Without wishing to romanticise the past, there was a time not too long ago when we could make our children laugh by hiding our faces behind our hands, opening them like shutters and saying, “I see!”.
How our nippers would rock with laughter, even after the tenth time we did it. Sometimes it was hard to keep the enthusiasm going right to the end of the performance, but more often than not we stuck it out.
Similarly, all our children had to do to impress us back then was to do a poo in their potty. We’d grin like buffoons and hug each other in sheer delight after they’d curled one off, and clap like our team had scored the winning goal in the cup final.
In fact, I still have the text from the boss on an old Nokia mobile from October 2002 telling me our then two-year-old daughter #1 had done her first al fresco dump while I was, er, at Old Trafford watching United beat Everton 3-0.
There were other ways our children could light up our lives back then. The main one being sleeping through the night.
Sleep deprivation is a form of torture and it’s no wonder parents of very small children have a very short fuse. If you’d had two hours’ sleep after nursing a teething infant who spent the night screaming her head off in agony, you’d understand why stressed-out mums and dads are less inclined to put up with your meaningless, work-related moaning.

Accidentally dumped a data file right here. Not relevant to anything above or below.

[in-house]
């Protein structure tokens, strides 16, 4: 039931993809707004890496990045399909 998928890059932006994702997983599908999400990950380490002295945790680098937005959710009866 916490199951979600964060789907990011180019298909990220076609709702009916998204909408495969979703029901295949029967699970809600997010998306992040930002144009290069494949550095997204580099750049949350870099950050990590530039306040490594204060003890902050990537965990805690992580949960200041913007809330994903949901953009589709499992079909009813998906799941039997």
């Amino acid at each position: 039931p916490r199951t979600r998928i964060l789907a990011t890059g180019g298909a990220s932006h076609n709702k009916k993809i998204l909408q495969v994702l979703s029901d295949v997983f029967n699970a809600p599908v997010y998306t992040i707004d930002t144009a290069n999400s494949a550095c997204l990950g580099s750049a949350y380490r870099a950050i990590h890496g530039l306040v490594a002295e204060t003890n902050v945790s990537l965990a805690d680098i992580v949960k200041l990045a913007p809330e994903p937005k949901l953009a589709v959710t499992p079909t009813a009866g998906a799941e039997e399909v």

Which brings us back to the present day. Parents with teenage children, when was the last time you made them smile, let alone laugh?
Often we’re fortunate to elicit a grunt of recognition when we ask our daughters a question. And if we have to repeat it -because we don’t speak Moody Teen - we have to duck for cover because we’re about to get both barrels.
Lads, remember when you were at school and there was nothing more alien and terrifying than teenage girls? Well let me tell you as a father of two daughters, things have not changed.
Here’s how it is. Men are dogs, straightforward and uncomplicated. Pat him, feed him and he’s a friend for life. Women are cats. Do not mess with them.